Azucena Castro is a scholar of transnational Latin American cultural studies and environmental humanities, with a focus on South American cultures and environments. Beginning January 2025, she will join Rice’s Department of Modern & Classical Literatures & Cultures as an Assistant Professor of Latin American Studies. Currently, she is a Visiting Postdoctoral Researcher at the Department of Iberian and Latin American Cultures at Stanford University and a Swedish Research Council Postdoctoral Researcher at the Stockholm Resilience Center, Faculty of Science at Stockholm University. In 2021, she was a Postdoctoral Researcher at the Institute of Geography, University of Buenos Aires. She earned her Ph.D. in Spanish with an orientation in Latin American literature and cultures from Stockholm University in September 2020.

Her research and teaching combine a transnational focus on Latin American cultural products ‒literature, film, visual art‒ with environmental and energy humanities, human geography, multispecies studies, sustainability, and environmental justice. She has been a Visiting scholar at the University of Pittsburgh and taught courses at Stanford University, Stockholm University, University of Buenos Aires, and Universidad Nacional de Tres de Febrero in Argentina. She was awarded the Dissertation Prize in Humanities Research 2020 by nomination of the Faculty of Humanities at Stockholm University for her doctoral dissertation in Latin American ecopoetry “Ecologías extrañas: Lecturas postnaturales de poemas extensos latinoamericanos del siglo XXI (Roxana Miranda Rupailaf, Daniel Samoilovich y Luigi Amara).” She is the recipient of international grants, including the Swedish Research Council Postdoctoral Fellowship (Jan. 2022-Dec. 2024, Principal Researcher), a Research Initiation grant from the Swedish Foundation for Humanities and Social Sciences (transnational project with SARAS, The South American Institute for Resilience and Sustainability Studies, in Uruguay), and a Collaborative Project Grant (community-based research) from the Intersecting Energy Cultures Working Group, Penn Program in Environmental Humanities, University of Pennsylvania.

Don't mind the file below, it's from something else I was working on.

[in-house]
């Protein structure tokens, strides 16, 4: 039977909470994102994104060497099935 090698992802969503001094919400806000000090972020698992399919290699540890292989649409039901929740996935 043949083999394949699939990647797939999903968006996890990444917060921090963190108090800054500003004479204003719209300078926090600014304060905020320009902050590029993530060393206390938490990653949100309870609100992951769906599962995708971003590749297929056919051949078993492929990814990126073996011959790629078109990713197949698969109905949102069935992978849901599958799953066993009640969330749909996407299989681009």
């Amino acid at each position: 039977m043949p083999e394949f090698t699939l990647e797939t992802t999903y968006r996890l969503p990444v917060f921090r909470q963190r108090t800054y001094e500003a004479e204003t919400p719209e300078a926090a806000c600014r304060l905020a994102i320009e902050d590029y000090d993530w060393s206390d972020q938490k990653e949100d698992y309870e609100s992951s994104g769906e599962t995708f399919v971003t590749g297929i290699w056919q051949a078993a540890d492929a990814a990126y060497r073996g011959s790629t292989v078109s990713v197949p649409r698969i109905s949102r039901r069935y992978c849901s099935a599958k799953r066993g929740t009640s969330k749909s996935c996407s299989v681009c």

Caroline Fache, Associate Professor of French Studies
Caroline Fache, Associate Professor of French Studies

Caroline Fache, Associate Professor of French Studies
Before joining the Department of Modern and Classical Languages at Rice, Caroline Fache served as a chair of the departments French & Francophone Studies (2018-2024), Africana Studies (2016-2018), and as the Assistant Dean for Curricular Innovation (2023-24) at Davidson College, North Carolina.

She is an interdisciplinary scholar and teacher whose work examines representations of immigrant characters and their children in films, on TV, and in literature. Her current book project, Immigration Comedy: Framing race-relations in France, looks at immigration comedy as a subgenre in French film and, more specifically, at the evolution of the representation of immigrants from tragic figures to comedy agents. Her most recent scholarship focused on francophone film production with her latest articles “Beur and banlieue TV comedies: new perspectives on immigration” (2018) and “Dis-integration: New Identity Formation Processes in 30° Couleur” (2020), and she has published on Métissage and gender identity, immigration, and memory, and co translated Boris Diop’s Africa Beyond the mirror.

Her teaching interests include courses on Black Paris, Africa Shoots Back (on West African Cinema), France: the Soccer Empire, and Translation. Fache has also been very involved with study abroad programs, taking students to France, Morocco, and Reunion Island.

Starting July 1, 2024, she will start her two-year term as the International Council for Francophone Studies President.

She is looking forward to joining the Rice community.

Paula Park, Associate Professor of Spanish and Latin American Studies
Paula Park, Associate Professor of Spanish and Latin American Studies

Paula Park, Associate Professor of Spanish and Latin American Studies
Paula Park was born and raised in Santiago, Chile, by Korean parents, and earned her PhD in Spanish at UT-Austin. Her research and teaching interests are Latin American, US Latinx, and Hispanophone and Anglophone Philippine literature and cultural productions from the nineteenth century to the present. Park’s book, Intercolonial Intimacies: Relinking Latin/o America to the Philippines, 1898-1964 (U of Pittsburgh P 2022), reexamines the geographically bound and politically charged definitions of Latinidad and Hispanidad by analyzing the work of twentieth-century Filipino and Latin American writers, cultural critics, and diplomats. Her current book project focuses on modern Latin American and Caribbean literature and diplomatic archives on the Pacific Islands. She is excited to return to Texas and join Rice University.

Susannah Wright
Assistant Professor of Classical Studies and Roman History